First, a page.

"I want to feel the flame’s warmth as I run in my home prefecture of Ehime."
YANO Shigeki, who has a vision impairment, has represented Japan at three Paralympic Games and each occasion he was inspired by the Paralympic flame.
The first time was at the opening ceremony of the Atlanta 1996 Games, when the sight of the Paralympic flame being lit made him tremble with excitement.
At the Sydney 2000 Games, where he won a silver medal in the 4x100m relay, and when the flame was extinguished at the closing ceremony, his heart was filled with a sense of achievement.
The third time was at the Athens 2004 Games, by which time he had lost his sight entirely and could not see the flame, and where his heart burned with the flame until at last both were utterly consumed.
He felt that the flame has a considerable effect on athletes, which is why he wanted to be part of the relay that will deliver the flame to the Games this year.
Ten years have passed since Yano retired from competition, and for the last four years he has been affiliated with the Ai Athlete Club, where people with impairments and able-bodied people train together to become more competitive. Lately he has begun to compete not only at competitions for people with impairments, but also at masters and able-bodied competitions, and he has many friends to cheer him on as he runs again.
By participating as a torchbearer, he hopes to become a light for communities that are striving to become more inclusive.
Why did you decide to become a Paralympian? What was your impression when you saw the Paralympic Flame for the first time?
I wanted to test my ability in the world together with my elder brother, who loves athletics and shares my impairment, and in whose footsteps I wanted to follow. I was overwhelmed by the atmosphere of the opening ceremony, but the flame dispelled my anxiety. It was as if a switch had flipped in my heart, and in an instant I had decided, ‘OK, let’s do this.’
Did your feelings towards the flame change after you won the silver medal?
The flame seemed to burn for ages, and when it was extinguished, it was as if something in my heart switched off, and I felt a sense of relief. All my previous training and competitions sprang to mind, and I felt a mixed sense of achievement and emptiness at the realisation that it was over.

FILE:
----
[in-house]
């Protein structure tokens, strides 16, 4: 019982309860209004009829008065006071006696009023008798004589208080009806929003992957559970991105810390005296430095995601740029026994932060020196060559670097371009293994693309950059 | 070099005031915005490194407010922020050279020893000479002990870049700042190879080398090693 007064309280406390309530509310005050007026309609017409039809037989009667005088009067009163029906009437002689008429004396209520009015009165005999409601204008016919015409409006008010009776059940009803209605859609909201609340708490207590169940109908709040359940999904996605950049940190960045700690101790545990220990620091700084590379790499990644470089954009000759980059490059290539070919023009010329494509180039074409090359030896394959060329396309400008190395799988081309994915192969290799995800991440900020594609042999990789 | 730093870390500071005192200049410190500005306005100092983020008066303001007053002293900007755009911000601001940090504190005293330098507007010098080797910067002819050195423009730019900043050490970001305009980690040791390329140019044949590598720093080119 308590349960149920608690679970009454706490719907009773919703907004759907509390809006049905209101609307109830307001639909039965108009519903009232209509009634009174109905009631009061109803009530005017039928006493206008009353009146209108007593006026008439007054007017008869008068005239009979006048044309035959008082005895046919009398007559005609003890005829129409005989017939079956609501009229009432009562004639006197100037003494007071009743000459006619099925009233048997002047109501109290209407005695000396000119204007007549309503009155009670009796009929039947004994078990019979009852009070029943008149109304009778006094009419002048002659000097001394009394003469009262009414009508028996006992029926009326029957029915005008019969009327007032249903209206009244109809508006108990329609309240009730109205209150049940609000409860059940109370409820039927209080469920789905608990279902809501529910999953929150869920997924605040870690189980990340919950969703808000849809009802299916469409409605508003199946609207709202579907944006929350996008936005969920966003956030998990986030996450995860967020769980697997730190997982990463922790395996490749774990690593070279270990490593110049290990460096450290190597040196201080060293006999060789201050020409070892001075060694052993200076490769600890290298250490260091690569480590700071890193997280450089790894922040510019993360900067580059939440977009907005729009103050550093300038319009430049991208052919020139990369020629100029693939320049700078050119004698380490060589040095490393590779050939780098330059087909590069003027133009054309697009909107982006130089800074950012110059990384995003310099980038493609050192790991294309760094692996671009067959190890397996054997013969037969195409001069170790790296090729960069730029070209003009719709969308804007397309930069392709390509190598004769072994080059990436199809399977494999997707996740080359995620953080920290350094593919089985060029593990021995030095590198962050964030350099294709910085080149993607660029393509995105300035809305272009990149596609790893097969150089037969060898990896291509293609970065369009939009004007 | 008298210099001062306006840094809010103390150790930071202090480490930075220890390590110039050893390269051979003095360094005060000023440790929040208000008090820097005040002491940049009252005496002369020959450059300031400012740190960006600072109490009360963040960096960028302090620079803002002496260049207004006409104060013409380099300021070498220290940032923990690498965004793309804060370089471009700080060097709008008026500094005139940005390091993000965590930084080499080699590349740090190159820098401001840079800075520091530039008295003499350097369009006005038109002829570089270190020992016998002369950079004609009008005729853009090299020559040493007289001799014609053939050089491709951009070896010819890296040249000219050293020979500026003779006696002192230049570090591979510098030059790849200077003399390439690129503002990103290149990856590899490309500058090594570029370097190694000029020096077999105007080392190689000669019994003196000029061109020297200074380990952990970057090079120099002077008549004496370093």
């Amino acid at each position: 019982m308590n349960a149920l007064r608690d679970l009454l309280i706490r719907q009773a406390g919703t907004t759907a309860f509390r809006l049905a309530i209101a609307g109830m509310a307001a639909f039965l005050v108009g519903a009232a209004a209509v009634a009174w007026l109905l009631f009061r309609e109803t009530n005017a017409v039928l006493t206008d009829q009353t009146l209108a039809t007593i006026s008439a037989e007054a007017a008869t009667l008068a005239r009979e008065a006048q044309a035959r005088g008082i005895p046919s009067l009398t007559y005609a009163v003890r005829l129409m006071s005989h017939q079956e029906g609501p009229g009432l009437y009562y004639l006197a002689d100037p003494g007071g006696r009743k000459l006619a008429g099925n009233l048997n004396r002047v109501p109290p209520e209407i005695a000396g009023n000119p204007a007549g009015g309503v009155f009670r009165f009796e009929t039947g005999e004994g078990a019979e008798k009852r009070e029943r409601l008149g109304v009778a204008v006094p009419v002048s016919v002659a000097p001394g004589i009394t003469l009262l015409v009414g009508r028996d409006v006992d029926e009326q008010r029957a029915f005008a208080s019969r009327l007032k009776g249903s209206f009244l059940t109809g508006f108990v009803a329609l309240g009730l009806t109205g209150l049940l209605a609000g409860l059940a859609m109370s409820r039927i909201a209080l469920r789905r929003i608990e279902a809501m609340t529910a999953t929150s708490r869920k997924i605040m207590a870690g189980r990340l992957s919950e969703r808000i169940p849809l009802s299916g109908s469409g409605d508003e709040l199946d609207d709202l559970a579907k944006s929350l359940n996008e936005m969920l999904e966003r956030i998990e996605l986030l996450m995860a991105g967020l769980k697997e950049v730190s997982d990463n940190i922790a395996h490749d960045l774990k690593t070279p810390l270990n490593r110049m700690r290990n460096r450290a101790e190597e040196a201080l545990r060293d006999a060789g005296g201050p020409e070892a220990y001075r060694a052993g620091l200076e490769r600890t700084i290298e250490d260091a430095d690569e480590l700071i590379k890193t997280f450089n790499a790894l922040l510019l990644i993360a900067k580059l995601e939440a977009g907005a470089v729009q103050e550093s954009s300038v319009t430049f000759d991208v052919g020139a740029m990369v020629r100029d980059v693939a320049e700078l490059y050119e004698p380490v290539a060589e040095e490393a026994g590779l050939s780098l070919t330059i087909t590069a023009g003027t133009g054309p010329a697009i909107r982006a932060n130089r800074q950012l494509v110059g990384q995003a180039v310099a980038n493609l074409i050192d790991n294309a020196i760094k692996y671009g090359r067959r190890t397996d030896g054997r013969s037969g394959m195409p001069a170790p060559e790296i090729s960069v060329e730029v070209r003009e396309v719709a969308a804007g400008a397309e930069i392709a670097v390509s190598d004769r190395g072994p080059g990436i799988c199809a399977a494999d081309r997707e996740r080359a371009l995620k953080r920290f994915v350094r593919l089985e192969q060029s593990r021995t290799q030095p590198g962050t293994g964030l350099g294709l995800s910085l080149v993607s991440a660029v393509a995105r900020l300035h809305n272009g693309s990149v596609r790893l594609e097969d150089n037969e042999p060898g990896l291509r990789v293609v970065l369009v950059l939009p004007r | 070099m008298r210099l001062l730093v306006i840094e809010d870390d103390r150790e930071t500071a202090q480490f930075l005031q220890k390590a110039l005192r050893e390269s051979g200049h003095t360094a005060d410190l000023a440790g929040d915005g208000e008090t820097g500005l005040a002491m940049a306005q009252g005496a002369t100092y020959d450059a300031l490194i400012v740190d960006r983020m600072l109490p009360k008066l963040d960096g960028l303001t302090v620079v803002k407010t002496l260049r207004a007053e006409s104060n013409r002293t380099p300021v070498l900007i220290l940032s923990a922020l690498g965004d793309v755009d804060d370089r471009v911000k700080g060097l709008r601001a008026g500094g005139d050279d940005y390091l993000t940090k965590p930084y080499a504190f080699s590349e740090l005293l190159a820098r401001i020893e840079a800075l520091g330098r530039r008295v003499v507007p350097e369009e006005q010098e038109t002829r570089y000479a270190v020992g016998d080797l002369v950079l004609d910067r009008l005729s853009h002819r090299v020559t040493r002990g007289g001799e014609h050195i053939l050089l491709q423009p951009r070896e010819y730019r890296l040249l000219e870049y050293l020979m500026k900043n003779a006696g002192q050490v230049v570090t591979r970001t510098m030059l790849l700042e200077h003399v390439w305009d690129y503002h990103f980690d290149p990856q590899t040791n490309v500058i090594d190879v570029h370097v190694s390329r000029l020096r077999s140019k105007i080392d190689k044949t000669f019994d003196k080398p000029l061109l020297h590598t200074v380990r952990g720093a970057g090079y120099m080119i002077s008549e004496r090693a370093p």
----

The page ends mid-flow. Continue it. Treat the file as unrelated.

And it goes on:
What kind of flame burned in your heart when you competed as an athlete with vision impairment at your last competition?
My brother, who was the reason I began to compete, retired after the Atlanta Games, but he told me, ‘Burn it all – give it everything you’ve got.’ I never forgot those words, and I participated in my last Paralympics to do just that. When the flame was extinguished, I felt refreshed, having nothing at all to regret.
What has changed for you since the Tokyo 2020 Games were announced? How has Para sport and your living environment changed since 1996?
I think that while we will never run out of problems, society's understanding of impairments has come a long way. I’m very grateful for the ‘We all help each other’ attitude that prevails in town. There is great power in sport and music. I think it’s import to increase opportunities for people to enjoy spending time together.
What would you like to tell the world as a medallist, a teacher in a school for the blind, and a torchbearer?
At competitions, I’m a tandem team with my sighted guide TAKIMOTO Keita. It’s the same in day-to-day life – it’s not a relationship in which one supports and the other is supported, it’s a partnership in which we pursue the same goal together. I think that it’s a small example of an inclusive society.